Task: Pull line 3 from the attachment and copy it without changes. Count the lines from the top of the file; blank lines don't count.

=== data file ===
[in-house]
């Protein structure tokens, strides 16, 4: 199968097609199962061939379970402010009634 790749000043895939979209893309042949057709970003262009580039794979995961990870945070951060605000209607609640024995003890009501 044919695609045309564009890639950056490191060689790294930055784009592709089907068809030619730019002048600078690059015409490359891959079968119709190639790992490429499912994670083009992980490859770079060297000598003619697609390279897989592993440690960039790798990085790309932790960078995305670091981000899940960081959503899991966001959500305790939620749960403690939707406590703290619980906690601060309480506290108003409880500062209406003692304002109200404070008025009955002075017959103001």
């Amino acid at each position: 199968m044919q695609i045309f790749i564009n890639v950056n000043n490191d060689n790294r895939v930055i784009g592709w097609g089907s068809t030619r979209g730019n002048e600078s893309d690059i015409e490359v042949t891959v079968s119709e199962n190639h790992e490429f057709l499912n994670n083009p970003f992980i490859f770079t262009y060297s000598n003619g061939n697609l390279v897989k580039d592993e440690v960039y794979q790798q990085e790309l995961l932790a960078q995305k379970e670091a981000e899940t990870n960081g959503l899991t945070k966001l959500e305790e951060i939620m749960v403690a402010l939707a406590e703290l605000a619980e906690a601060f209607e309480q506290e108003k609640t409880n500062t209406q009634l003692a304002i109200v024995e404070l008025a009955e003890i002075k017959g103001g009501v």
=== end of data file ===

């Amino acid at each position: 199968m044919q695609i045309f790749i564009n890639v950056n000043n490191d060689n790294r895939v930055i784009g592709w097609g089907s068809t030619r979209g730019n002048e600078s893309d690059i015409e490359v042949t891959v079968s119709e199962n190639h790992e490429f057709l499912n994670n083009p970003f992980i490859f770079t262009y060297s000598n003619g061939n697609l390279v897989k580039d592993e440690v960039y794979q790798q990085e790309l995961l932790a960078q995305k379970e670091a981000e899940t990870n960081g959503l899991t945070k966001l959500e305790e951060i939620m749960v403690a402010l939707a406590e703290l605000a619980e906690a601060f209607e309480q506290e108003k609640t409880n500062t209406q009634l003692a304002i109200v024995e404070l008025a009955e003890i002075k017959g103001g009501v």